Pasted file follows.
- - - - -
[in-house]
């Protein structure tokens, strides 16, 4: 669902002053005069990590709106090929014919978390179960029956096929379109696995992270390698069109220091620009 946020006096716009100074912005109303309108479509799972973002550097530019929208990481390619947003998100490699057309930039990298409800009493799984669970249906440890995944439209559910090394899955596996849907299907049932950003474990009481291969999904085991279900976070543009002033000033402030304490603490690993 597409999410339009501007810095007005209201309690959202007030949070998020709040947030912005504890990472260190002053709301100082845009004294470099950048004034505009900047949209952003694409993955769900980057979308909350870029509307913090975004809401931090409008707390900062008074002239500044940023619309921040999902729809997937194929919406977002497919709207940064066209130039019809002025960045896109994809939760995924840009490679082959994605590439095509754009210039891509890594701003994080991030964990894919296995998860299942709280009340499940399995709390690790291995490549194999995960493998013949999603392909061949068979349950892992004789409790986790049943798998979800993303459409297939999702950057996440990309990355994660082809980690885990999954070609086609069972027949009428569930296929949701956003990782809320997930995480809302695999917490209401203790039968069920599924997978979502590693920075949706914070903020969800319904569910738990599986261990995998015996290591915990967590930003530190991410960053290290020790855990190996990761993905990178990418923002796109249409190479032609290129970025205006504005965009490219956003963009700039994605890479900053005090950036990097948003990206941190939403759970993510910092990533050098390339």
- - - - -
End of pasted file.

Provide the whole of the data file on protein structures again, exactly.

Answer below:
[in-house]
């Protein structure tokens, strides 16, 4: 669902002053005069990590709106090929014919978390179960029956096929379109696995992270390698069109220091620009 946020006096716009100074912005109303309108479509799972973002550097530019929208990481390619947003998100490699057309930039990298409800009493799984669970249906440890995944439209559910090394899955596996849907299907049932950003474990009481291969999904085991279900976070543009002033000033402030304490603490690993 597409999410339009501007810095007005209201309690959202007030949070998020709040947030912005504890990472260190002053709301100082845009004294470099950048004034505009900047949209952003694409993955769900980057979308909350870029509307913090975004809401931090409008707390900062008074002239500044940023619309921040999902729809997937194929919406977002497919709207940064066209130039019809002025960045896109994809939760995924840009490679082959994605590439095509754009210039891509890594701003994080991030964990894919296995998860299942709280009340499940399995709390690790291995490549194999995960493998013949999603392909061949068979349950892992004789409790986790049943798998979800993303459409297939999702950057996440990309990355994660082809980690885990999954070609086609069972027949009428569930296929949701956003990782809320997930995480809302695999917490209401203790039968069920599924997978979502590693920075949706914070903020969800319904569910738990599986261990995998015996290591915990967590930003530190991410960053290290020790855990190996990761993905990178990418923002796109249409190479032609290129970025205006504005965009490219956003963009700039994605890479900053005090950036990097948003990206941190939403759970993510910092990533050098390339």